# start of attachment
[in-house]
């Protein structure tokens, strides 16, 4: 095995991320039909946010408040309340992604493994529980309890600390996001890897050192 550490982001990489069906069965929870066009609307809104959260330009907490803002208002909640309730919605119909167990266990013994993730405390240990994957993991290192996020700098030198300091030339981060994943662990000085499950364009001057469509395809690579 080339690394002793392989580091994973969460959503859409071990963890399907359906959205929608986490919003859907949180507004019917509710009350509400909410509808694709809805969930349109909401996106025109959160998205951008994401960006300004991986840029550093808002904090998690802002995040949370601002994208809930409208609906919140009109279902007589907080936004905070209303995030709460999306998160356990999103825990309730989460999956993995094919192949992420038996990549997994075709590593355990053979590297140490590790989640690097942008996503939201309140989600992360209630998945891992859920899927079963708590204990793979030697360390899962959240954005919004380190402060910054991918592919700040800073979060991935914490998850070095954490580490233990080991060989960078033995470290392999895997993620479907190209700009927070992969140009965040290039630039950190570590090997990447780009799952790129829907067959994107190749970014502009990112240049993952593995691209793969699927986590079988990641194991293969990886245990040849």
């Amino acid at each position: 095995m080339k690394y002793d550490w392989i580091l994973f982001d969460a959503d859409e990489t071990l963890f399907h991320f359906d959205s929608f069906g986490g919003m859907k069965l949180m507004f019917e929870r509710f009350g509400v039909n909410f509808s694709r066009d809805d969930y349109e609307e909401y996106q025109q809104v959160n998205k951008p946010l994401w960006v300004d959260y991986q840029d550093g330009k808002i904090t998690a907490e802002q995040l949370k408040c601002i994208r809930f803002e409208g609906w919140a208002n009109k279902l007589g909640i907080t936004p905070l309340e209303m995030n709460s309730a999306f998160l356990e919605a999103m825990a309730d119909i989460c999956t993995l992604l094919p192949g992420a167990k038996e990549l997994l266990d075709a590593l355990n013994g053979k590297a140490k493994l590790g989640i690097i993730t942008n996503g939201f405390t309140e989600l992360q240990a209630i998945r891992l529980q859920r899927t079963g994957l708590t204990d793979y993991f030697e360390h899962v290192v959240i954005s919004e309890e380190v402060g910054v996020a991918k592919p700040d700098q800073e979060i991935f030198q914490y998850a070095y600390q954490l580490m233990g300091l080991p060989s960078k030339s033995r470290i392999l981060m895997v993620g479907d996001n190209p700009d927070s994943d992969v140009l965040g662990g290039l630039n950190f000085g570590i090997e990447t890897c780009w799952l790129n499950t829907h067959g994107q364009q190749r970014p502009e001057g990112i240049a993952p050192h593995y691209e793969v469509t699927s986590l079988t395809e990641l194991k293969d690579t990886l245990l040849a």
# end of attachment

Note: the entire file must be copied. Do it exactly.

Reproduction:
[in-house]
């Protein structure tokens, strides 16, 4: 095995991320039909946010408040309340992604493994529980309890600390996001890897050192 550490982001990489069906069965929870066009609307809104959260330009907490803002208002909640309730919605119909167990266990013994993730405390240990994957993991290192996020700098030198300091030339981060994943662990000085499950364009001057469509395809690579 080339690394002793392989580091994973969460959503859409071990963890399907359906959205929608986490919003859907949180507004019917509710009350509400909410509808694709809805969930349109909401996106025109959160998205951008994401960006300004991986840029550093808002904090998690802002995040949370601002994208809930409208609906919140009109279902007589907080936004905070209303995030709460999306998160356990999103825990309730989460999956993995094919192949992420038996990549997994075709590593355990053979590297140490590790989640690097942008996503939201309140989600992360209630998945891992859920899927079963708590204990793979030697360390899962959240954005919004380190402060910054991918592919700040800073979060991935914490998850070095954490580490233990080991060989960078033995470290392999895997993620479907190209700009927070992969140009965040290039630039950190570590090997990447780009799952790129829907067959994107190749970014502009990112240049993952593995691209793969699927986590079988990641194991293969990886245990040849």
């Amino acid at each position: 095995m080339k690394y002793d550490w392989i580091l994973f982001d969460a959503d859409e990489t071990l963890f399907h991320f359906d959205s929608f069906g986490g919003m859907k069965l949180m507004f019917e929870r509710f009350g509400v039909n909410f509808s694709r066009d809805d969930y349109e609307e909401y996106q025109q809104v959160n998205k951008p946010l994401w960006v300004d959260y991986q840029d550093g330009k808002i904090t998690a907490e802002q995040l949370k408040c601002i994208r809930f803002e409208g609906w919140a208002n009109k279902l007589g909640i907080t936004p905070l309340e209303m995030n709460s309730a999306f998160l356990e919605a999103m825990a309730d119909i989460c999956t993995l992604l094919p192949g992420a167990k038996e990549l997994l266990d075709a590593l355990n013994g053979k590297a140490k493994l590790g989640i690097i993730t942008n996503g939201f405390t309140e989600l992360q240990a209630i998945r891992l529980q859920r899927t079963g994957l708590t204990d793979y993991f030697e360390h899962v290192v959240i954005s919004e309890e380190v402060g910054v996020a991918k592919p700040d700098q800073e979060i991935f030198q914490y998850a070095y600390q954490l580490m233990g300091l080991p060989s960078k030339s033995r470290i392999l981060m895997v993620g479907d996001n190209p700009d927070s994943d992969v140009l965040g662990g290039l630039n950190f000085g570590i090997e990447t890897c780009w799952l790129n499950t829907h067959g994107q364009q190749r970014p502009e001057g990112i240049a993952p050192h593995y691209e793969v469509t699927s986590l079988t395809e990641l194991k293969d690579t990886l245990l040849a």